1. Regarding those long-winded sentences that make it hard to keep track of who's doing what: I once read an essay about writing which quoted a humorous line from somewhere else in order to illustrate a point about the advisability of keeping a tight focus on one subject at a time so that the poor reader doesn't lose track of who's doing what!

The sample of the wrong way to have multiple things happening in the same sentence went something like this:

The wind blew across the desert where the corpse lay and whistled.

The author's point was that since "the corpse" is the last noun mentioned in that sentence, just a few words before the word "whistled," there is a natural tendency for a reader to assume that the corpse is the thing which we should visualize as whistling as it lays there in the desert. By the time we reach the last word of that sentence, it feels as if it's been a long time since "the wind" was briefly mentioned in the first two words of the same sentence, and so the reader has more-or-less "forgotten" that the wind is, in theory, the subject of the entire sentence, and that it might still have some further actions to perform after we get done reading about its passing over the corpse. 

In other words, either "blew" and "whistled" should have been placed much closer together, to make it clear that the wind was performing both of those verbs -- or else one of them (probably "whistled") should have been cut out of the sentence entirely. If a whistling noise needed to be mentioned at all, it could have been done in a separate paragraph, later in the scene, where it wouldn't confuse the issue.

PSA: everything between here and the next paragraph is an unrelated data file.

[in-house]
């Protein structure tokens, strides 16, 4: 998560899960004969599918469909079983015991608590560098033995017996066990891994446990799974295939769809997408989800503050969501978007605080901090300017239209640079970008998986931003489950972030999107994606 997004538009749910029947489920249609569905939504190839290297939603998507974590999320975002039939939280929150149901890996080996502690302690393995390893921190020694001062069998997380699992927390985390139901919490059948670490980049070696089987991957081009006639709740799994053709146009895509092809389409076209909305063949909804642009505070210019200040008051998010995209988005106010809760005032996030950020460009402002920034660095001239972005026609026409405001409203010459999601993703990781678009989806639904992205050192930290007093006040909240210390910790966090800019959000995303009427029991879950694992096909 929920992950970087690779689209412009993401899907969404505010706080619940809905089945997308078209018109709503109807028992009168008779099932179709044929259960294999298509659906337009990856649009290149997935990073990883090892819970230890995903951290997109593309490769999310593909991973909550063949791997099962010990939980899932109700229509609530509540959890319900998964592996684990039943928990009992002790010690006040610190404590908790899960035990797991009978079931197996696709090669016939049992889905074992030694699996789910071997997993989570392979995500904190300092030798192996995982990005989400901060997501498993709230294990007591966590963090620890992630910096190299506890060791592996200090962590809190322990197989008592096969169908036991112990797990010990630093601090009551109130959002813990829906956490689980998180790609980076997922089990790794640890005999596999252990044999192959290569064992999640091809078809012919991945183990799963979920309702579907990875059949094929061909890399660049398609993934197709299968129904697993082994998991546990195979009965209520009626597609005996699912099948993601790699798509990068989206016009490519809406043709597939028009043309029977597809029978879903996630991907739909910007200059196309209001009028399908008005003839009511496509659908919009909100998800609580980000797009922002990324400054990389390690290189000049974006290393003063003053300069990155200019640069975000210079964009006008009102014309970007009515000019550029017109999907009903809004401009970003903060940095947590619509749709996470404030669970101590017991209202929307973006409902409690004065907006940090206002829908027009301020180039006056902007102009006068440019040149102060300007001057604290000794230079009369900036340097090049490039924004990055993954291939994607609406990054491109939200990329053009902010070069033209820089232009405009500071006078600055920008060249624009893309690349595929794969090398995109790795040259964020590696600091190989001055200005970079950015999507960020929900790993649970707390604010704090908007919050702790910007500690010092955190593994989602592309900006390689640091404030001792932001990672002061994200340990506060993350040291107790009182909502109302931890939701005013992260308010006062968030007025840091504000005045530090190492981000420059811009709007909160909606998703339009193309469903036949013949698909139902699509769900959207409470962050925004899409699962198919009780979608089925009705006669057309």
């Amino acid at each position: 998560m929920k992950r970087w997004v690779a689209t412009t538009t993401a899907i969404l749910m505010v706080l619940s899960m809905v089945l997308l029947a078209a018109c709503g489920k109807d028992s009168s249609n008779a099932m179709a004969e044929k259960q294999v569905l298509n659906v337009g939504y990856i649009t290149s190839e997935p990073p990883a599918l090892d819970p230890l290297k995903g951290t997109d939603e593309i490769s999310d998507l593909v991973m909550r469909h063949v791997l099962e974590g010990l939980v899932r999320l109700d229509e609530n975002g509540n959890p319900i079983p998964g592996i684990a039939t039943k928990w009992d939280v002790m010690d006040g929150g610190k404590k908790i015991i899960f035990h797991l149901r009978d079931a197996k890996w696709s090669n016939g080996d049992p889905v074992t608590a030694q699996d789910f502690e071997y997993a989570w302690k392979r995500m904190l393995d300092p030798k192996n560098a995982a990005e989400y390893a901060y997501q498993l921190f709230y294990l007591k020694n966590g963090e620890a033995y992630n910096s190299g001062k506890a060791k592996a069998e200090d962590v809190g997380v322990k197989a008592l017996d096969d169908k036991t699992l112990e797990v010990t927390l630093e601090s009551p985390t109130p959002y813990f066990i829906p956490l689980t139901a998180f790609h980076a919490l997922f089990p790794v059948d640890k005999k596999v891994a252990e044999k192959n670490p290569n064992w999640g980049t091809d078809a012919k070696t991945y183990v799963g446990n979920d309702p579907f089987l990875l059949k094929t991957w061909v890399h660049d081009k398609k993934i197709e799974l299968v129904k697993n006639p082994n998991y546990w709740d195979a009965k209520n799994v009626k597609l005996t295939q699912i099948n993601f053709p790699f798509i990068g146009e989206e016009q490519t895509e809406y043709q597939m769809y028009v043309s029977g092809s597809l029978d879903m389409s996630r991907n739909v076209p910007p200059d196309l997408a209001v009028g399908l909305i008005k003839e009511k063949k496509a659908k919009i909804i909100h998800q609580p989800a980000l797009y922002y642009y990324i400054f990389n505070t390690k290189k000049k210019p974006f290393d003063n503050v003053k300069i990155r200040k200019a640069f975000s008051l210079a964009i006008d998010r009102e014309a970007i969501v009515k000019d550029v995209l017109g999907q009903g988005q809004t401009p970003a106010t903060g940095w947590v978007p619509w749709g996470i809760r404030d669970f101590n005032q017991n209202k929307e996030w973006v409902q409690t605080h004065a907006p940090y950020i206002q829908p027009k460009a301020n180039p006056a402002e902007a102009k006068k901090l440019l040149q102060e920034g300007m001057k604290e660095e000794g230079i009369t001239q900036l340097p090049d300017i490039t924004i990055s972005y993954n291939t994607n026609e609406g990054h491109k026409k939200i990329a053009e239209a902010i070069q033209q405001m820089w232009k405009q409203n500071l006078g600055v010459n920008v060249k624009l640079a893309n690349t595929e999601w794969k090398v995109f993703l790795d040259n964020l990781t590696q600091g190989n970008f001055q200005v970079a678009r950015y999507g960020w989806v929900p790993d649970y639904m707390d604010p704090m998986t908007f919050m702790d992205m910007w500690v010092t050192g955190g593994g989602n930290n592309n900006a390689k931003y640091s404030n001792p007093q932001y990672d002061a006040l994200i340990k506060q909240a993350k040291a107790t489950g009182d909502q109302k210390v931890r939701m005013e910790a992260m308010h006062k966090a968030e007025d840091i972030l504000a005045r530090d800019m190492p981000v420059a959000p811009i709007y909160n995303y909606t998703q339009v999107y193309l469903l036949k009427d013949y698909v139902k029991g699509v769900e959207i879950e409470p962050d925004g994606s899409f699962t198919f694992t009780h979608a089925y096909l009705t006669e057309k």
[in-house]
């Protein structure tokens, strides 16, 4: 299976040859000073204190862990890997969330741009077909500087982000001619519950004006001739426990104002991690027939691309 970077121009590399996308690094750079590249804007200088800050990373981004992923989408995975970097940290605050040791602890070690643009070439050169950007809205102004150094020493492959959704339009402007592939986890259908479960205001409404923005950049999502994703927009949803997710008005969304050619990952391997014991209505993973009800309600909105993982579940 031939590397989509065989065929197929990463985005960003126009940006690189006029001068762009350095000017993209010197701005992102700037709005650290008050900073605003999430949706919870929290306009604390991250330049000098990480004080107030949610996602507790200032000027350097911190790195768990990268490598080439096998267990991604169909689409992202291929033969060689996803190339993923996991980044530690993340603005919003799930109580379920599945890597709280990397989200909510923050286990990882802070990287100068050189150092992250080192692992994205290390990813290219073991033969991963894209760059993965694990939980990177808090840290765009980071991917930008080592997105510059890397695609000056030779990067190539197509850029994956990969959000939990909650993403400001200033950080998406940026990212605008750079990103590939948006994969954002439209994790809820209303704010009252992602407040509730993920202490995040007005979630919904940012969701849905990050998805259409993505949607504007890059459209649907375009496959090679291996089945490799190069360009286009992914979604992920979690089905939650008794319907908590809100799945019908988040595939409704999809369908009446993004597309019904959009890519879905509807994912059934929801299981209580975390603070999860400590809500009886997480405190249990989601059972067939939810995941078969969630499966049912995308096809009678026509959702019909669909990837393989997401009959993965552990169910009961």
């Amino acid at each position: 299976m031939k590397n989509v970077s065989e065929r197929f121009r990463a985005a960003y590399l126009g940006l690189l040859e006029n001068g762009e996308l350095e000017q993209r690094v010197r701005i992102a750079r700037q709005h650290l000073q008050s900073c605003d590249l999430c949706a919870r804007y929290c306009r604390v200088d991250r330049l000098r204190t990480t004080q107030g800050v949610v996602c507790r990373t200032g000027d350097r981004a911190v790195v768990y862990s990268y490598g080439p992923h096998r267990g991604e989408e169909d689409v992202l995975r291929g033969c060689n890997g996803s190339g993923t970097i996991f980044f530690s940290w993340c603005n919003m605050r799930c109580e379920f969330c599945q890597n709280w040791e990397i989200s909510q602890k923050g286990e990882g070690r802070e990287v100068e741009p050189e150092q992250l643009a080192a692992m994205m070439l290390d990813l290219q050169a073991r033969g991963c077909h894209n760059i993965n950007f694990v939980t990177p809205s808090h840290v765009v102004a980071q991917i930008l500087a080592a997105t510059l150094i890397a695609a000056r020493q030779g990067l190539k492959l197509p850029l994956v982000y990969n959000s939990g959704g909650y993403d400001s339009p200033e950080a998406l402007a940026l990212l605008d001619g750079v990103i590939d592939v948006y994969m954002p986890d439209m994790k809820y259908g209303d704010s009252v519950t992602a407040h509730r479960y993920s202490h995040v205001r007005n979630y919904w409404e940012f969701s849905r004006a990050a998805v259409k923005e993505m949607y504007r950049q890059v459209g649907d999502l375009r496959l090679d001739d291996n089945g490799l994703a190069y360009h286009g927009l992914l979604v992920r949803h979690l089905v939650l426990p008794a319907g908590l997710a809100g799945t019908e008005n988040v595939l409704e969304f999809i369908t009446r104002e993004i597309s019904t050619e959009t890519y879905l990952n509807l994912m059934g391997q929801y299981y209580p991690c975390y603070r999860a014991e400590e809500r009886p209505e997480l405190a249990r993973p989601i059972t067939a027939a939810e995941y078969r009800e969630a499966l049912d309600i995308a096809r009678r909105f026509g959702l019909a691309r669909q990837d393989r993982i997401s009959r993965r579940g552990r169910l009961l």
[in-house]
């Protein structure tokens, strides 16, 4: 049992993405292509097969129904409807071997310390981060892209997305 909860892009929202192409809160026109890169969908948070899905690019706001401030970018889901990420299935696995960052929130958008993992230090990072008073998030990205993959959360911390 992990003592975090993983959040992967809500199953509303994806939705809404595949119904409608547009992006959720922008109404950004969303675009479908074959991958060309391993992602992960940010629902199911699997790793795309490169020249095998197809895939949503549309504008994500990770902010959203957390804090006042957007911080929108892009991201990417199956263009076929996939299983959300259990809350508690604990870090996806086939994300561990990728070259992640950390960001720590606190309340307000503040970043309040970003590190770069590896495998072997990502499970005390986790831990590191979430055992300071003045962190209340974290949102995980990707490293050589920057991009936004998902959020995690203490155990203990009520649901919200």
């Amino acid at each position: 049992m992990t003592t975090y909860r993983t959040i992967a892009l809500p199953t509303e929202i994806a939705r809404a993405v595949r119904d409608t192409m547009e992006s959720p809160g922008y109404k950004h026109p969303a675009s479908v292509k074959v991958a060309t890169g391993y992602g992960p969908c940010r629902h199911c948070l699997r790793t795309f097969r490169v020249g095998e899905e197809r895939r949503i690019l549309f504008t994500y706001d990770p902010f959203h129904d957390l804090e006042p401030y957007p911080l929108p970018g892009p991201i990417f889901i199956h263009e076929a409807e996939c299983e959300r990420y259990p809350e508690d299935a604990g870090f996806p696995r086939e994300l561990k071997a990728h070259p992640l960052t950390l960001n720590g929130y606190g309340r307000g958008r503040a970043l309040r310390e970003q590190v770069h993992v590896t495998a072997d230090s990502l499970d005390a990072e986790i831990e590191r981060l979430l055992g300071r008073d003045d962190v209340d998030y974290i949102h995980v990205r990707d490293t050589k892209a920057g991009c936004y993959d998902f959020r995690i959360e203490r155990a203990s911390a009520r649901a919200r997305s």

2. Somewhere else, I once read an interesting piece of advice for developing our own writing styles. The suggestion was: After you've written a fair amount of material, and can gauge your own current style, try to deliberately shake it up with something entirely different for a change of pace.

For instance, if you normally favor a style with lots of fast-paced action, and very little introspection on the part of a viewpoint character, trying letting the protagonist brood silently about the implications of one thing or another for a few paragraphs at a time. On the other hand, if you normally use lots of flowery descriptive passages, with plenty of adjectives and adverbs, try trimming out as much of that as possible to keep your story moving along at a brisk pace. And there are other things you could change back and forth -- the idea is to flex your mental muscles, and perhaps decide that there are, in fact, some "lasting changes" you want to make in your "normal" writing style from now on.